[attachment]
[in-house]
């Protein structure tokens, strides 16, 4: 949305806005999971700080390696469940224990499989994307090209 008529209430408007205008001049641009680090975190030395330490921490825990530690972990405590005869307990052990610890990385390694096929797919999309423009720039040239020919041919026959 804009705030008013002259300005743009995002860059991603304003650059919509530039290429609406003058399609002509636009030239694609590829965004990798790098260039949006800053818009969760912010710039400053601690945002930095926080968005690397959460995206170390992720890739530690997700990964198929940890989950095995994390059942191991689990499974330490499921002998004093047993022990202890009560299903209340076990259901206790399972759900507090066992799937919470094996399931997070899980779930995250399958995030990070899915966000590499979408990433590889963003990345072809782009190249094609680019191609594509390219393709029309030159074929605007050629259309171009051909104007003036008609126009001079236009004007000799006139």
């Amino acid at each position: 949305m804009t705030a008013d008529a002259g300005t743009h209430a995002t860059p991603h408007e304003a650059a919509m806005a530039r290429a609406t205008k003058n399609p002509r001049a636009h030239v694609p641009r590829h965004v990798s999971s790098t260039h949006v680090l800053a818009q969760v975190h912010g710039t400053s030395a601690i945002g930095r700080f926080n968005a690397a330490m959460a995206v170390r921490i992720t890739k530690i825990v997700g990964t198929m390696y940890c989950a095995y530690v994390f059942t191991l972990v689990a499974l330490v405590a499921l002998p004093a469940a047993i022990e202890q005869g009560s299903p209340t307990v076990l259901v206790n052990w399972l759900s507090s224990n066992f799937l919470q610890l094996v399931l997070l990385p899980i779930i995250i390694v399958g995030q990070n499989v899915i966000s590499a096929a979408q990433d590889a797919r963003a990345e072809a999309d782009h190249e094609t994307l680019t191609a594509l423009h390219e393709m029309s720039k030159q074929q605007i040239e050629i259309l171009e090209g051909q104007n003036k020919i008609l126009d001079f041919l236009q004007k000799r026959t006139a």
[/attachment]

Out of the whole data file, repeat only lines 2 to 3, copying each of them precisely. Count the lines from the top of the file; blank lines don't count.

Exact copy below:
């Protein structure tokens, strides 16, 4: 949305806005999971700080390696469940224990499989994307090209 008529209430408007205008001049641009680090975190030395330490921490825990530690972990405590005869307990052990610890990385390694096929797919999309423009720039040239020919041919026959 804009705030008013002259300005743009995002860059991603304003650059919509530039290429609406003058399609002509636009030239694609590829965004990798790098260039949006800053818009969760912010710039400053601690945002930095926080968005690397959460995206170390992720890739530690997700990964198929940890989950095995994390059942191991689990499974330490499921002998004093047993022990202890009560299903209340076990259901206790399972759900507090066992799937919470094996399931997070899980779930995250399958995030990070899915966000590499979408990433590889963003990345072809782009190249094609680019191609594509390219393709029309030159074929605007050629259309171009051909104007003036008609126009001079236009004007000799006139």
């Amino acid at each position: 949305m804009t705030a008013d008529a002259g300005t743009h209430a995002t860059p991603h408007e304003a650059a919509m806005a530039r290429a609406t205008k003058n399609p002509r001049a636009h030239v694609p641009r590829h965004v990798s999971s790098t260039h949006v680090l800053a818009q969760v975190h912010g710039t400053s030395a601690i945002g930095r700080f926080n968005a690397a330490m959460a995206v170390r921490i992720t890739k530690i825990v997700g990964t198929m390696y940890c989950a095995y530690v994390f059942t191991l972990v689990a499974l330490v405590a499921l002998p004093a469940a047993i022990e202890q005869g009560s299903p209340t307990v076990l259901v206790n052990w399972l759900s507090s224990n066992f799937l919470q610890l094996v399931l997070l990385p899980i779930i995250i390694v399958g995030q990070n499989v899915i966000s590499a096929a979408q990433d590889a797919r963003a990345e072809a999309d782009h190249e094609t994307l680019t191609a594509l423009h390219e393709m029309s720039k030159q074929q605007i040239e050629i259309l171009e090209g051909q104007n003036k020919i008609l126009d001079f041919l236009q004007k000799r026959t006139a």